Implementation and assessment of turbine wake models in the Weather Research and Forecasting model for both mesoscale and large-eddy simulation

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Flow dynamics in large wind projects are influenced by the turbines located within. The turbine wakes, regions characterized by lower wind speeds and higher levels of turbulence than the surrounding free stream flow, can extend several rotor diameters downstream, and may meander and widen with increasing distance from the turbine. Turbine wakes can also reduce the power generated by downstream turbines and accelerate fatigue and damage to turbine components. An improved understanding of wake formation and transport within wind parks is essential for maximizing power output and increasing turbine lifespan. Moreover, the influence of wakes from large wind projects on ... continued below

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Singer, M; Mirocha, J; Lundquist, J & Cleve, J March 3, 2010.

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Flow dynamics in large wind projects are influenced by the turbines located within. The turbine wakes, regions characterized by lower wind speeds and higher levels of turbulence than the surrounding free stream flow, can extend several rotor diameters downstream, and may meander and widen with increasing distance from the turbine. Turbine wakes can also reduce the power generated by downstream turbines and accelerate fatigue and damage to turbine components. An improved understanding of wake formation and transport within wind parks is essential for maximizing power output and increasing turbine lifespan. Moreover, the influence of wakes from large wind projects on neighboring wind farms, agricultural activities, and local climate are all areas of concern that can likewise be addressed by wake modeling. This work describes the formulation and application of an actuator disk model for studying flow dynamics of both individual turbines and arrays of turbines within wind projects. The actuator disk model is implemented in the Weather Research and Forecasting (WRF) model, which is an open-source atmospheric simulation code applicable to a wide range of scales, from mesoscale to large-eddy simulation. Preliminary results demonstrate the applicability of the actuator disk model within WRF to a moderately high-resolution large-eddy simulation study of a small array of turbines.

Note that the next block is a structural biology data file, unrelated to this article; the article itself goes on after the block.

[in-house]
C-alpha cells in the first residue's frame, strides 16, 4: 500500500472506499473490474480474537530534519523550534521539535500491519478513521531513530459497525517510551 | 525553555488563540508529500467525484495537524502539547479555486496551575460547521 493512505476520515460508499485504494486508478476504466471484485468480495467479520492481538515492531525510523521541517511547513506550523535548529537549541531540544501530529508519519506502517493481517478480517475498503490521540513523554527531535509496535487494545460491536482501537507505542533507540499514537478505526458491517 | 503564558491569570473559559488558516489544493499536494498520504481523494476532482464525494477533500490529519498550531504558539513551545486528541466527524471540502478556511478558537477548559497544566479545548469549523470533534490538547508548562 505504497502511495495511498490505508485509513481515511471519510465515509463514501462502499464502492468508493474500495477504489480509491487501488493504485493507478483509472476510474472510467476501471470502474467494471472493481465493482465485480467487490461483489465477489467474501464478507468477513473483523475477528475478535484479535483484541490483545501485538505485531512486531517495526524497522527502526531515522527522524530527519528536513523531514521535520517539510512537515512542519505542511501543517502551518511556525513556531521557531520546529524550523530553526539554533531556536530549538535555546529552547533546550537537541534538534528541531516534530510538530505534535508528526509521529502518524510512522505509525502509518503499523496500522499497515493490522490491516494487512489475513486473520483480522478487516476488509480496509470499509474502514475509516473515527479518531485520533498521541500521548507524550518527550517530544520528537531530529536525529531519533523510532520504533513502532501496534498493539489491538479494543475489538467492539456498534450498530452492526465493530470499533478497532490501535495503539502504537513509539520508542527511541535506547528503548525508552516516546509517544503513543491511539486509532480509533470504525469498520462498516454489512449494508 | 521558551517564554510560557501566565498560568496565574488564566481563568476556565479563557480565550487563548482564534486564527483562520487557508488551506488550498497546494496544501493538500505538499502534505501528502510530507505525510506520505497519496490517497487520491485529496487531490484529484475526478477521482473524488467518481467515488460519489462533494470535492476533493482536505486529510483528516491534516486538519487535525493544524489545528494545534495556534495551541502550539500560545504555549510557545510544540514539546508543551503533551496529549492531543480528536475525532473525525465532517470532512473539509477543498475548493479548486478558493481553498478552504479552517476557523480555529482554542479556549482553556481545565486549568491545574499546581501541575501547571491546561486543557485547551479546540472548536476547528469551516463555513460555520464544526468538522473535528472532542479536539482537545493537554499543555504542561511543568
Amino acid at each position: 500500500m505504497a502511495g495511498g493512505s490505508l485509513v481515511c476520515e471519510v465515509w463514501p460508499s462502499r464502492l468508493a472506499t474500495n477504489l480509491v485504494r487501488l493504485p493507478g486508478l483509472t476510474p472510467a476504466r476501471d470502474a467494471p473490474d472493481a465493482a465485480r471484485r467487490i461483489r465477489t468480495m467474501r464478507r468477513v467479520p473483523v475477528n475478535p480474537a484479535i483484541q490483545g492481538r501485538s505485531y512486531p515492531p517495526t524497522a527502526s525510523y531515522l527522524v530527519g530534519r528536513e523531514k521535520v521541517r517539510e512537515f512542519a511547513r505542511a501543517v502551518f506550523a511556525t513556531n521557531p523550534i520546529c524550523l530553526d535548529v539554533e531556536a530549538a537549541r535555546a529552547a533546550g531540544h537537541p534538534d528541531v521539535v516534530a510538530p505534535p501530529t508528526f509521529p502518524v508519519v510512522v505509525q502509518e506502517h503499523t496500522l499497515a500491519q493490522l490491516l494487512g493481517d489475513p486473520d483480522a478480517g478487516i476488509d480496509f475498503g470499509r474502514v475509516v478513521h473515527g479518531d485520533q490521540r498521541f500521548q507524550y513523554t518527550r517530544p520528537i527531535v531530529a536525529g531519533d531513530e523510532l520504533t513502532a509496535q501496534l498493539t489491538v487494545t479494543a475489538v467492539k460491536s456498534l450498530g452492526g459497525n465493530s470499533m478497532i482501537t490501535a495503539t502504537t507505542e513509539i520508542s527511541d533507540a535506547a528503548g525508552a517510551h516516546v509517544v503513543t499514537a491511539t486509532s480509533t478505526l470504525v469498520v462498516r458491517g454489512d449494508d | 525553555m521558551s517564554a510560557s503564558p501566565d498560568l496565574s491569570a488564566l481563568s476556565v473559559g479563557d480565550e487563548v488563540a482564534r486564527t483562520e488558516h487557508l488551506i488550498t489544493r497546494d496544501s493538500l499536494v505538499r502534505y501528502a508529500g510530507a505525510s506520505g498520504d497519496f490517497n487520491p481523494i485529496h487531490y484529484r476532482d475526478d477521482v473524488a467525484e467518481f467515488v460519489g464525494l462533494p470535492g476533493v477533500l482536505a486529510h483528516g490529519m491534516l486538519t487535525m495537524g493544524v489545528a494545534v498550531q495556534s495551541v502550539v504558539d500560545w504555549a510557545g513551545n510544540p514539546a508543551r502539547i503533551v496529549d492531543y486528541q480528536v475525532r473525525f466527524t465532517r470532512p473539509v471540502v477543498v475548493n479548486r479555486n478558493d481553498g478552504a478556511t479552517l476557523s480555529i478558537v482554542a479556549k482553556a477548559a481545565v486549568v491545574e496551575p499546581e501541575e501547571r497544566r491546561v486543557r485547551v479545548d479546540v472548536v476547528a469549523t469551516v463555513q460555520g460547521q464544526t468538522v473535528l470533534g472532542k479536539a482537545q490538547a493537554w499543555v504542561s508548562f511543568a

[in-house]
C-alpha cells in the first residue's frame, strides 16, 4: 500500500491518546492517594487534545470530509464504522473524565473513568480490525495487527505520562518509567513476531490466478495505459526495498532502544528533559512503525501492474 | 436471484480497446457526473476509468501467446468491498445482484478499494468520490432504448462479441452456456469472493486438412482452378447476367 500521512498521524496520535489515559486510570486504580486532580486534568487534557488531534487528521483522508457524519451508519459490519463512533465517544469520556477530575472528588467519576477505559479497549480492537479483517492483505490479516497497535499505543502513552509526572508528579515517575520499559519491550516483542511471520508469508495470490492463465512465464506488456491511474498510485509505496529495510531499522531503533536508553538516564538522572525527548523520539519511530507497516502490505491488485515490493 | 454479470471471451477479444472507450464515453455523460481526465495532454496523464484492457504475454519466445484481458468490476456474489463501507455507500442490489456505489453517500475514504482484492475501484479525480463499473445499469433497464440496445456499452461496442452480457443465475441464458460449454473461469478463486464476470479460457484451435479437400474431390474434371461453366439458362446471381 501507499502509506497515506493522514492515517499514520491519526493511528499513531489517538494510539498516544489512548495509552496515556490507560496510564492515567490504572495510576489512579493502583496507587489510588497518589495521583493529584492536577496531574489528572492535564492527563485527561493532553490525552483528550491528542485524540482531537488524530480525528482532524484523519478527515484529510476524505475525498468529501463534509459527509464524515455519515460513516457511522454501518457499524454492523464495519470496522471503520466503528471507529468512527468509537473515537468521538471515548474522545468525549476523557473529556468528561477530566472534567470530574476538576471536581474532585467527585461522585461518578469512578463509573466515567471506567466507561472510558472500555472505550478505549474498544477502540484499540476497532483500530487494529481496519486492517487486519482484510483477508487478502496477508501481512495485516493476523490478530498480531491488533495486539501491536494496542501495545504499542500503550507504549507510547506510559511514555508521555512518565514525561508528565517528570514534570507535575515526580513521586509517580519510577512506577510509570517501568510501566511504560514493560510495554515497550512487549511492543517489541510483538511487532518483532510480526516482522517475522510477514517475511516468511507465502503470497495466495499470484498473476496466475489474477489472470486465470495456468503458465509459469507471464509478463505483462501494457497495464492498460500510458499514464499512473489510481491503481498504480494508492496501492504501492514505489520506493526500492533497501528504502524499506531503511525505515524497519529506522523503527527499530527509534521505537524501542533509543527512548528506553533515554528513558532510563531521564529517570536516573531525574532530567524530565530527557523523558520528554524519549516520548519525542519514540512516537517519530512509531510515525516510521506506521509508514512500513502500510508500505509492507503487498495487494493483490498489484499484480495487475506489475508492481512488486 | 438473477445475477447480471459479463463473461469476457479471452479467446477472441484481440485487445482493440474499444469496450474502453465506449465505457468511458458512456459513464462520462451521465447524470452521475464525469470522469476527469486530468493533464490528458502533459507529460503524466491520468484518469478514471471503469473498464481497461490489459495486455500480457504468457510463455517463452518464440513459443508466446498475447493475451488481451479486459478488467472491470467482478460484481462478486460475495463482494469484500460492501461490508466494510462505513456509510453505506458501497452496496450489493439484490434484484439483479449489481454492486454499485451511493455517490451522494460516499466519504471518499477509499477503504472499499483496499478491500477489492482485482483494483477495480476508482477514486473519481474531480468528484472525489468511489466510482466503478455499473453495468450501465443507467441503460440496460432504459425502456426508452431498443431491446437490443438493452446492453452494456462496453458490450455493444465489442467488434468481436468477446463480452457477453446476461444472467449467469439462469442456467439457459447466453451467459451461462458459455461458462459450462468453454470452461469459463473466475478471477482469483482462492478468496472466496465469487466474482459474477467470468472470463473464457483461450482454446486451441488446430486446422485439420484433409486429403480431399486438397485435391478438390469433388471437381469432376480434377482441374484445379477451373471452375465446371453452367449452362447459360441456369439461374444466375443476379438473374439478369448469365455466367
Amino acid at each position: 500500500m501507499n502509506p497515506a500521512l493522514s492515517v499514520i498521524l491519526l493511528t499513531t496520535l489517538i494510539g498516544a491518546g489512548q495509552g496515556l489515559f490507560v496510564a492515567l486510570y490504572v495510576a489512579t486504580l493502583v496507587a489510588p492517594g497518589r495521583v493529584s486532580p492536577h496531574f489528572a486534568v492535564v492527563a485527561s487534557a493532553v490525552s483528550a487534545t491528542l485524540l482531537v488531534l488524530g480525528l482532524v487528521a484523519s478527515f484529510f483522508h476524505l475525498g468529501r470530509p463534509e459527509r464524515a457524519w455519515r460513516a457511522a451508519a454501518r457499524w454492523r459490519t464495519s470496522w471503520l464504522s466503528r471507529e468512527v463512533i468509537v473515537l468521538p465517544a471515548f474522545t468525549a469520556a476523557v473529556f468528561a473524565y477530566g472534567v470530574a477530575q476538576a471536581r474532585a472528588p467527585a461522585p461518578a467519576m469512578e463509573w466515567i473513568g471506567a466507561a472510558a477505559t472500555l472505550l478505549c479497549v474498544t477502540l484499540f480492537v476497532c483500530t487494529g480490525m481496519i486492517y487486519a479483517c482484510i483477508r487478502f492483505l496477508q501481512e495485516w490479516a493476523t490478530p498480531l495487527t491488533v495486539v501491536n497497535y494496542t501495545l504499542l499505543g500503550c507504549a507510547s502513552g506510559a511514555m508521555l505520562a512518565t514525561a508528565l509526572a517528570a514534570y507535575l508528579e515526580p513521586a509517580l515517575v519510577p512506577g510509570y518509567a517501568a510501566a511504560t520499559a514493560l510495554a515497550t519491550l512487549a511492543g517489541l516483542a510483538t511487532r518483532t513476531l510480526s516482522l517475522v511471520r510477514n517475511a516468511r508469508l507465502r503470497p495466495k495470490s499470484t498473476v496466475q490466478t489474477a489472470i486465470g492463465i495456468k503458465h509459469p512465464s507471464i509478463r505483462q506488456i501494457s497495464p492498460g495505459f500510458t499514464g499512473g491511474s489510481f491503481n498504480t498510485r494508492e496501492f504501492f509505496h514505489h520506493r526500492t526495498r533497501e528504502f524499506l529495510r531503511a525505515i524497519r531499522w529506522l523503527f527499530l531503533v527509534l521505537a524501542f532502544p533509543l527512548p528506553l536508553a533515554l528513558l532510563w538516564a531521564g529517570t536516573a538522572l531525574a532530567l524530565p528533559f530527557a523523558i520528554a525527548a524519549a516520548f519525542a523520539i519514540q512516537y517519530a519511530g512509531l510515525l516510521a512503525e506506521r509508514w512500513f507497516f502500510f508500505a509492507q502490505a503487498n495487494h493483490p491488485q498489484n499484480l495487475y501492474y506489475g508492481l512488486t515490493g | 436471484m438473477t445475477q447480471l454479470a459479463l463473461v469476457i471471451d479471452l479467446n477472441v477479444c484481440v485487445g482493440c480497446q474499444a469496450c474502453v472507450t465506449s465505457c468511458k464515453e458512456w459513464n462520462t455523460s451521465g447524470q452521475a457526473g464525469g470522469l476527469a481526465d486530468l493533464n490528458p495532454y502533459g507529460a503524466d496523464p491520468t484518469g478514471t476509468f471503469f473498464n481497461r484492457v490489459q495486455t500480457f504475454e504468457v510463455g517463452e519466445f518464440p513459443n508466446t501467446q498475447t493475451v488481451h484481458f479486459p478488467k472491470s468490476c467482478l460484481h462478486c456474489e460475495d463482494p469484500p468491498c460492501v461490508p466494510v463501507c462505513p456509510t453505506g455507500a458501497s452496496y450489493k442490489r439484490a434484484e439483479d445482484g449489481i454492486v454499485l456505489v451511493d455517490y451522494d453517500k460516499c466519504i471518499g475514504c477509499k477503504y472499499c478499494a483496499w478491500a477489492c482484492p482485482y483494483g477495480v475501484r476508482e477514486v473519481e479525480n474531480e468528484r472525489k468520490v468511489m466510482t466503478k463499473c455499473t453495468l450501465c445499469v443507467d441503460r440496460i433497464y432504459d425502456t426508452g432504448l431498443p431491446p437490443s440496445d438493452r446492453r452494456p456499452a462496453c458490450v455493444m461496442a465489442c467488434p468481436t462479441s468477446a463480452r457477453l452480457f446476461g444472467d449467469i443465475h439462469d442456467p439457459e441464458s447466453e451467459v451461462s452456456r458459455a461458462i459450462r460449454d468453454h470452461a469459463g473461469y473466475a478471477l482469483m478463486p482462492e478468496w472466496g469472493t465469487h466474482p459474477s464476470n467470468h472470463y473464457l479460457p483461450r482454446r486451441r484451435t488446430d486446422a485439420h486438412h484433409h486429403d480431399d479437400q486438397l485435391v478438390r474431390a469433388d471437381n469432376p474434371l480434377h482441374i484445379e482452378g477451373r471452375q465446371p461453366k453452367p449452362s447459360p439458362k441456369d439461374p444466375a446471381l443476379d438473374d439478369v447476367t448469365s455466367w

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PDF-file: 9 pages; size: 0.3 Mbytes

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  • Presented at: International Symposium on Computational Wind Engineering, Chapel Hill, NC, United States, May 23 - May 27, 2010

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  • Report No.: LLNL-CONF-425048
  • Grant Number: W-7405-ENG-48
  • Office of Scientific & Technical Information Report Number: 992747
  • Archival Resource Key: ark:/67531/metadc1012143

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Office of Scientific & Technical Information Technical Reports

Reports, articles and other documents harvested from the Office of Scientific and Technical Information.

Office of Scientific and Technical Information (OSTI) is the Department of Energy (DOE) office that collects, preserves, and disseminates DOE-sponsored research and development (R&D) results that are the outcomes of R&D projects or other funded activities at DOE labs and facilities nationwide and grantees at universities and other institutions.

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  • March 3, 2010

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  • Oct. 14, 2017, 8:36 a.m.

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  • Oct. 27, 2017, 5:35 p.m.

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Singer, M; Mirocha, J; Lundquist, J & Cleve, J. Implementation and assessment of turbine wake models in the Weather Research and Forecasting model for both mesoscale and large-eddy simulation, article, March 3, 2010; Livermore, California. (digital.library.unt.edu/ark:/67531/metadc1012143/: accessed January 18, 2018), University of North Texas Libraries, Digital Library, digital.library.unt.edu; crediting UNT Libraries Government Documents Department.